Master of Science in Genetic Counseling Program Graduates First Class
Jennifer Geurts, MS, CGC (top left), with the inaugural MSGC graduating class in May 2023. Front row (l-r): Lizzie Mealey, Anna Ferrigan, Julia Carlson and Sarah Fittanto. Back row (l-r): Geurts, Emma Carlton, Siomara Santana, Phebe Lemert, Erica Her and Katie Schwobe.
The availability of genetic tests has increased significantly in recent years, creating an increased demand for genetic counselors. Genetic tests identify errors or mutations in a person’s DNA that might cause disease and enable the patient and their provider to know what conditions the patient is at risk of developing. The provider can then build a more personalized treatment plan based around that risk, and the patient can reduce the modifiable risk factors associated with that condition.
Genetic testing is not for everyone, however. As members of the healthcare team, genetic counselors work with patients to determine when genetic testing is appropriate, counsel them on the scientific, emotional and ethical implications of genetic testing and, if patients undergo testing, help interpret the results.
To help fill the demand for genetic counselors in Wisconsin (which has only about half of the number of genetic counselors needed to adequately support demand), MCW began planning for a new 21-month Master of Science in Genetic Counseling (MSGC) program in 2019. Launched in 2021, it is one of only two programs in the state and one of only 55 in the country. In May 2023, the first class of nine students graduated; 100 percent of them found employment, including five who remained in Wisconsin.
“When we began our initial planning, our goal was to develop an innovative and inclusive program that served the needs of communities in Wisconsin – and I think we are moving the needle on that,” says Jennifer L. Geurts, MS, CGC, director of MCW’s MSGC program, who works with patients in the Froedtert & the Medical College of Wisconsin Cancer Center.
“The genetic counseling profession lacks diversity, as 90 percent of providers are white females. Within Wisconsin, we also suffer from a lack of geographic diversity, as most counselors work in Milwaukee and Madison. The composition of our first cohort and the locations in which they took jobs has helped improve both of those deficiencies,” Geurts adds.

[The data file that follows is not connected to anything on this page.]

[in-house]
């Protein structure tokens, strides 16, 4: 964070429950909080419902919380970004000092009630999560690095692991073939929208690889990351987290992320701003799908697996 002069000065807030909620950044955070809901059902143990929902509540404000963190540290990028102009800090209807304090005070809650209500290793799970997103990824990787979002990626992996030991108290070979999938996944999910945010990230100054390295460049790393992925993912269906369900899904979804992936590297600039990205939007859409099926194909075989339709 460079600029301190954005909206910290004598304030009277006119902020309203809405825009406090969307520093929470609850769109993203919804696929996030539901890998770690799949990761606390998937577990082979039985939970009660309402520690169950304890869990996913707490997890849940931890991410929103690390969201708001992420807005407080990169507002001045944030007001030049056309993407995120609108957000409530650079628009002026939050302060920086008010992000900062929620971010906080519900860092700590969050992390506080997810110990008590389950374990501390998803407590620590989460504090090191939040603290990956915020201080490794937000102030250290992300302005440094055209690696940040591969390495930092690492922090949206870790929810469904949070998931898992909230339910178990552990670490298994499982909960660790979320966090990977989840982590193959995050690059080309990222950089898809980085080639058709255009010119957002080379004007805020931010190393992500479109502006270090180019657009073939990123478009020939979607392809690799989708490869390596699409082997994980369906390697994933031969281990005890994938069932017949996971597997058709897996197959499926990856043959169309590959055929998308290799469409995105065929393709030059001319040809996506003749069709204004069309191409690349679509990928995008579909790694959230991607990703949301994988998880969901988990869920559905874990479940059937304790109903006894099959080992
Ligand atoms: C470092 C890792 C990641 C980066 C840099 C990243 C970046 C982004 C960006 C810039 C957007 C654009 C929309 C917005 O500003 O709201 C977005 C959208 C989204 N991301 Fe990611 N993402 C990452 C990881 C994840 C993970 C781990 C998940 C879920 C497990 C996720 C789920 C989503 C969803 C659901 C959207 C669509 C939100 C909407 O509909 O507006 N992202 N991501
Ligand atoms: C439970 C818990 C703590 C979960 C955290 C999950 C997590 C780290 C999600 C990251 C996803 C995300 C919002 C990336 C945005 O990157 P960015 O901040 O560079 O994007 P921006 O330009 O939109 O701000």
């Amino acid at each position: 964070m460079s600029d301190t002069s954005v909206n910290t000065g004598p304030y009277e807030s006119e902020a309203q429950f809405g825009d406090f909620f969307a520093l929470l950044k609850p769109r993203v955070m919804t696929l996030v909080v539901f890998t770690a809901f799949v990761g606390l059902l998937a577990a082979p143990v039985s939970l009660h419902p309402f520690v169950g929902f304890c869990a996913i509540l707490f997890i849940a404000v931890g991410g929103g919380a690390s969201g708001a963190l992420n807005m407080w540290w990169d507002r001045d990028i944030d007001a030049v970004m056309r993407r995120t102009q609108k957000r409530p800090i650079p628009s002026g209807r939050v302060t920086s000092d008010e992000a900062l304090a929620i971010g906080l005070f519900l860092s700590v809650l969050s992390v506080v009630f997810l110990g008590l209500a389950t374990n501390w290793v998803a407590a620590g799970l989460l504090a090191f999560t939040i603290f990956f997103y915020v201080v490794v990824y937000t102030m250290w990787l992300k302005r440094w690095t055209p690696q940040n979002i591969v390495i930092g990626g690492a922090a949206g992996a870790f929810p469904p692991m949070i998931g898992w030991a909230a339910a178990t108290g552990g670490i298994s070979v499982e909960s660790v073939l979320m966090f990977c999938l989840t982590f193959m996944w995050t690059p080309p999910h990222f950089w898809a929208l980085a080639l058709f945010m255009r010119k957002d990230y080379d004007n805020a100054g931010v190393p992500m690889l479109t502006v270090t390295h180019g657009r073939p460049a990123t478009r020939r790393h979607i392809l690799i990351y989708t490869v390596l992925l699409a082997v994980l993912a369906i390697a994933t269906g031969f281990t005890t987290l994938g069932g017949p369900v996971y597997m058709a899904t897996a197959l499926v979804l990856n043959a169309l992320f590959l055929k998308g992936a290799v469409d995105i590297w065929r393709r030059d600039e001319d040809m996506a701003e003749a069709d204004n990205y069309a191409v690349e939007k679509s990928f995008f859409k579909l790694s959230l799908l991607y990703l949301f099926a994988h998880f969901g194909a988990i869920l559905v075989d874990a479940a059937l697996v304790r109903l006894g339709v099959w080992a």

Siomara Santana grew up on the south side of Milwaukee in the underrepresented Hispanic community and is a member of MCW’s first MSGC graduating class. Her MCW research project evaluated perceptions the Hispanic community had about genetic counseling access and awareness.
Santana currently works at Versiti’s Comprehensive Center for Bleeding Disorders in Wauwatosa, Wis. In this role, Santana has a dual responsibility: working with a multidisciplinary patient care team and also holding a position in the diagnostic laboratory specializing in hematology genetics.
“Growing up on Milwaukee’s south side, I witnessed the hardships stemming from underrepresentation and limited resources,” Santana remarks. “My MCW research project aimed to make a meaningful contribution to the Hispanic community by delving into ways to address the disparity that exists between the Hispanic population in Milwaukee and genetic counseling.”
In fall 2024, the MSGC program plans to add two students who will complete their year-one course work in Milwaukee and then complete their practicums and research projects in Green Bay in the second year.
Looking to make the profession more accessible to all members of the community, the MSGC program launched a free virtual genetic counseling career research and exploration workshop, which provides participants with in-depth exposure to different components of the field of genetic counseling. The program also hosts an annual in-person DNA Day celebration at local middle and high schools.
“These events are a wonderful experience for the young students as well as our MCW learners, staff and faculty who lead the discussions,” Geurts shares. “We want to expose as many people as possible to the field of genetic counseling so that our program can continue to benefit all of Wisconsin’s residents.”
– Anthony Braza